Wednesday, February 16, 2011

"Hi, I'm a RealTime Designer. And I'm a DC."

Look what one can miss by not attending DAC! I didn't realize that Oasys put together a bunch of videos poking fun at Synopsys (and ripping off Apple's commercials). See Oasys' DAC videos. I would have liked some more inside jokes about the competition's shortcomings, but we get the general idea.

As a bonus, the well-produced DAC 2009 video features company executives in a music video with cheesy parodies of some classic rock songs. I'm amused, but Al Yankovic need not worry.

Props to for leading to my discovery of these gems.

Wednesday, February 09, 2011

What's inside Verizon’s Apple iPhone?

Verizon's version of the iPhone is just out and a couple of "teardown" companies have already sacrificed samples to see what's inside. Steve Leibson has their parts lists at Teardown of Verizon’s Apple iPhone reveals chips used. Want to know how many and which ones? Want to see the video teardown? | EDA360 Insider.

Thursday, February 03, 2011

Most Dominant Franchise in EDA

I got to wondering -- which tool has the biggest lock on a major piece of the EDA tool constellation? (I originally wrote "monopoly" instead of "franchise", but don't want to connote market manipulation.) From my perspective, three come quickly to mind

  • Cadence Virtuoso
  • Synopsys Design Compiler
  • Synopsys PrimeTime

You may have other ideas, and I'd love to hear other nominations. Of these three, I think a good case can be made for Design Compiler having the strongest position. The other tools have large market shares, but also competition determined to make inroads.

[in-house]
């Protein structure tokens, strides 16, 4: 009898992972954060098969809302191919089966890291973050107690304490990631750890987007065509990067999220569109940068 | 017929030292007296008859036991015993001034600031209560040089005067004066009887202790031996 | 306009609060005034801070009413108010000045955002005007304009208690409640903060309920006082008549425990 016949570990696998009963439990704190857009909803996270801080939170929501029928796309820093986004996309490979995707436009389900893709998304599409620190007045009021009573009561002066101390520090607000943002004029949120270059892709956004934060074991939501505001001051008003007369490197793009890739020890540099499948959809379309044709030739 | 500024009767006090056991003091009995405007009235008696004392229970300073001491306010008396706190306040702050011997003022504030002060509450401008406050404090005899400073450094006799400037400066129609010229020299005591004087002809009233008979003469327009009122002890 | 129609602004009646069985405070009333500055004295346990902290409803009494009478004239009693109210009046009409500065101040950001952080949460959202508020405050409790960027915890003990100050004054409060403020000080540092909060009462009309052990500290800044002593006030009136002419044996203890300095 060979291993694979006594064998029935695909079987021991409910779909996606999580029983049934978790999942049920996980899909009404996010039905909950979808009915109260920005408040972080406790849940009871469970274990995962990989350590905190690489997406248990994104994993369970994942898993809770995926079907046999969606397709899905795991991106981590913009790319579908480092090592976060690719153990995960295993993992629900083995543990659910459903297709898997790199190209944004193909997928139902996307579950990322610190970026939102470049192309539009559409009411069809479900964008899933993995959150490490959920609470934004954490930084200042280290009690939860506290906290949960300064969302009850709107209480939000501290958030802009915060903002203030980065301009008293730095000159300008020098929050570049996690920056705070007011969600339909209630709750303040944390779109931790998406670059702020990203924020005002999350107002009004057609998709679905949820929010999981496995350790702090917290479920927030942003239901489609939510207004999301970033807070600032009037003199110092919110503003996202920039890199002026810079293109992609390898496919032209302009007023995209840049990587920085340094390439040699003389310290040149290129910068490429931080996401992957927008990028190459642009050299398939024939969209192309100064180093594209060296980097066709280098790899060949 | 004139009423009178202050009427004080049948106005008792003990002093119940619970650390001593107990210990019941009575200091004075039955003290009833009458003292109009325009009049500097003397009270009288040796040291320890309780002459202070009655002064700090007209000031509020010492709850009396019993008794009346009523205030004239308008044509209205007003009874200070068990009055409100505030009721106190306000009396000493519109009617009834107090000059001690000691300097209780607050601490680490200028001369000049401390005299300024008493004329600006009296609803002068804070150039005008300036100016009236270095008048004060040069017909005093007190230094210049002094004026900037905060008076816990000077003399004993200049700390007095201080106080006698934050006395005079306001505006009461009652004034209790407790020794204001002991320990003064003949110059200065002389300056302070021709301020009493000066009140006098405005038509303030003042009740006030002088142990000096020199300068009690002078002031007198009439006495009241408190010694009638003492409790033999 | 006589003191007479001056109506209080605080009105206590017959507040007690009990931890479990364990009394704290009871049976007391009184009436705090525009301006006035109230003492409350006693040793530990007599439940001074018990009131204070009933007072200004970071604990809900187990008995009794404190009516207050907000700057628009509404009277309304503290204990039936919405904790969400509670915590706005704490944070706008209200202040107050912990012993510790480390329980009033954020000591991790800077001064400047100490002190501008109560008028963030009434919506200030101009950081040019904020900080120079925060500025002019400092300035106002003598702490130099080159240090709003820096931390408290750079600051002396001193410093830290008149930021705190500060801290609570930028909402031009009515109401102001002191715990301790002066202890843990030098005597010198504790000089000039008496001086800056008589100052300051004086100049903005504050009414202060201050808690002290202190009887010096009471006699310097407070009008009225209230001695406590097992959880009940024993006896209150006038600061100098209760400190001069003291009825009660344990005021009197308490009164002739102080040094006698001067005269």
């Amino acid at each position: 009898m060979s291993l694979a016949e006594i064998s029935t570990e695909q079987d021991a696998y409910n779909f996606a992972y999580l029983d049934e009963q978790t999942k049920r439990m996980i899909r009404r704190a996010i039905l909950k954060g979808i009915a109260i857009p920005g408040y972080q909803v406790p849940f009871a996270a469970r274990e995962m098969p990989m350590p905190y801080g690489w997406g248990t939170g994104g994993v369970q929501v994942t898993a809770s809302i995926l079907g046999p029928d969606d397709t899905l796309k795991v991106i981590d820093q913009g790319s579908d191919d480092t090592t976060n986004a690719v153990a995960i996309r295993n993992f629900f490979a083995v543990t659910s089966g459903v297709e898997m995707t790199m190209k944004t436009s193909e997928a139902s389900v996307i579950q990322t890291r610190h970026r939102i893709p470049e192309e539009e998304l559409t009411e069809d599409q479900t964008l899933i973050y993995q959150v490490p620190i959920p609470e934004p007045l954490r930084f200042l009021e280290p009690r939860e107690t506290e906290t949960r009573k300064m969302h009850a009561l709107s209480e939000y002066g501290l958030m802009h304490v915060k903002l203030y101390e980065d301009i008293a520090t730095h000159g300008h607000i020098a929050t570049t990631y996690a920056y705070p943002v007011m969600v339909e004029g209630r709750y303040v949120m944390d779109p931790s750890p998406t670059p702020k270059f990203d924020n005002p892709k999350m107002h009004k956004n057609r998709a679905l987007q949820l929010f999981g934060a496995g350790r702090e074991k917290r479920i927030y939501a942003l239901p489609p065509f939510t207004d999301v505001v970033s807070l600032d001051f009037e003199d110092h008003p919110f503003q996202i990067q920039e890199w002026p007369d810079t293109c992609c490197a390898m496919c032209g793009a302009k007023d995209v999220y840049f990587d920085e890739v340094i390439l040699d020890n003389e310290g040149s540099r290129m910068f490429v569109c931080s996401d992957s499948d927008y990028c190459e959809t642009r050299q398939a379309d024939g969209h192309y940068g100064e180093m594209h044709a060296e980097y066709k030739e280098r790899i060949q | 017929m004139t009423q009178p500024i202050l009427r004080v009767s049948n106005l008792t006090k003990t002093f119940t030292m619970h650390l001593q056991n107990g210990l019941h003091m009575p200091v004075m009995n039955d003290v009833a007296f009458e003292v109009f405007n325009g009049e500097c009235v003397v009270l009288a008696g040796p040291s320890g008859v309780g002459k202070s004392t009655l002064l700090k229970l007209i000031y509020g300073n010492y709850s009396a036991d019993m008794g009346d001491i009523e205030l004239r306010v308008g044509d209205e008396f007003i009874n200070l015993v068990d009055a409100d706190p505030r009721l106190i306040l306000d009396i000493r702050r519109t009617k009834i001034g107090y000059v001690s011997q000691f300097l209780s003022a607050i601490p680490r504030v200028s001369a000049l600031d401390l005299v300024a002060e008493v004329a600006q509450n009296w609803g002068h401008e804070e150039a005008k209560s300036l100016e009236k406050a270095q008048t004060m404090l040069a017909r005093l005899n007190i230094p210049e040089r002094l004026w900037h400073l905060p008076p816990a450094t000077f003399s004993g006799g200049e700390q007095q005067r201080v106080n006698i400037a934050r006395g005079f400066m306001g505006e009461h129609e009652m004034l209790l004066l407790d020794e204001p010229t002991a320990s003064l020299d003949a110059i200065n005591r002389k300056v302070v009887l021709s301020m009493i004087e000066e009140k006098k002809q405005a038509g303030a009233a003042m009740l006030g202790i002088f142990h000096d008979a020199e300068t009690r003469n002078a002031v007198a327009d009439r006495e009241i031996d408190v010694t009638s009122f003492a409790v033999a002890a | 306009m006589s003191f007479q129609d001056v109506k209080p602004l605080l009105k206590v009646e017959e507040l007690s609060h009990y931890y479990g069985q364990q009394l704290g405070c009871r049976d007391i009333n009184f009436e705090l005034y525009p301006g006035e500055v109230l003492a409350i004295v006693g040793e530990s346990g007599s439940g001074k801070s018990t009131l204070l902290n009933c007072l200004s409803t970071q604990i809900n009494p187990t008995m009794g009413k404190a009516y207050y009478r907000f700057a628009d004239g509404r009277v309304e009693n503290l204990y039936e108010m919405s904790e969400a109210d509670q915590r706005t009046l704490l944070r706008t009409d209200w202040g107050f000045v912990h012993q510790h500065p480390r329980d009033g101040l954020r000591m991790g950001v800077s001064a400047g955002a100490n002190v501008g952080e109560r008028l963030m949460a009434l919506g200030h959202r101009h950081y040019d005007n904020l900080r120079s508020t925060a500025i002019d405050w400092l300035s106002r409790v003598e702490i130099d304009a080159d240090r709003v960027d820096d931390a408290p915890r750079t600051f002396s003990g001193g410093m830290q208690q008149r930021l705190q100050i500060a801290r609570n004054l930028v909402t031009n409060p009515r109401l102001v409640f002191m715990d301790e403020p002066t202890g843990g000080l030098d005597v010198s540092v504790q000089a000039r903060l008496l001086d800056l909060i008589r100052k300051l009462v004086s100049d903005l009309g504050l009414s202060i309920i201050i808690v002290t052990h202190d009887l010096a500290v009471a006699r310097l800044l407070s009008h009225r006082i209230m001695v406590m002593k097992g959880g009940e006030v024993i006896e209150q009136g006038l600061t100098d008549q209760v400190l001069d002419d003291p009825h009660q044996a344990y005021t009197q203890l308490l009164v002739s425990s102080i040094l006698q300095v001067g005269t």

Who might chip away at the synthesis gorilla? The old and new rivals are Cadence RTL Compiler and Oasys Real Time Designer. Just published on ESNUG is this "marketmonial" (I need a word for a marketing-inspired testimonial): "An Oasys RealTime Designer vs. SNPS DC-Topo/DC-Graphical benchmark . A couple of things that I especially like about Oasys' approach:

  • If Oasys truly optimizes at a higher level of abstraction (physical feedback can change the way RTL structure is synthesized), then substantial performance advantage claims become believable
  • It freely exports DEF and integrates with the physical design world. By contrast, DC Topographical/Graphical can't decide whether it wants to be complete physical synthesis or "PD-lite", not fully supporting or integrating with detailed physical design data. (RTL Compiler is open like the Oasys tool in this regard -- it interfaces with Encounter P&R tools using standard data exchange formats.)

Time will render the verdict, and the EDA battlefield is littered with past attacks on DC's franchise, but we need competition in all tool areas to continue advancing the state of the art.

Tuesday, February 01, 2011

Oops!... Intel Did It Again

Intel, if you need reliable designs to support your latest CPUs, there used to be a variety of companies in the chipset business. Britney-Spears Boys

January 2011 had more than its fair share of bad news for Intel, culminating in a very expensive recall of their newest chipsets because of a design defect. Most of the press coverage focused on the financial hit, but us design engineers are dying to know "what happened?". What's most interesting is that the problem isn't a defect that manifests itself right away, but one the causes the component to deteriorate over time. At first, I thought "electromigration". But the best speculation/analysis I've seen this early has been from Mike Demler, who shares his theories in Price for a new SATA I/O $700M. A complete AMS verification? Priceless! and If ever EDA needed a ($700M) proof point on their value....

If that's the root cause of this problem, it's another data point showing fraying at the edges of our tried and true EDA suites: tools are not available or mature to help with analyzing reliability, materials, packaging, etc.

Update: Thanks to a link from Steve Leibson, I came across this very specific description and analysis of the problem.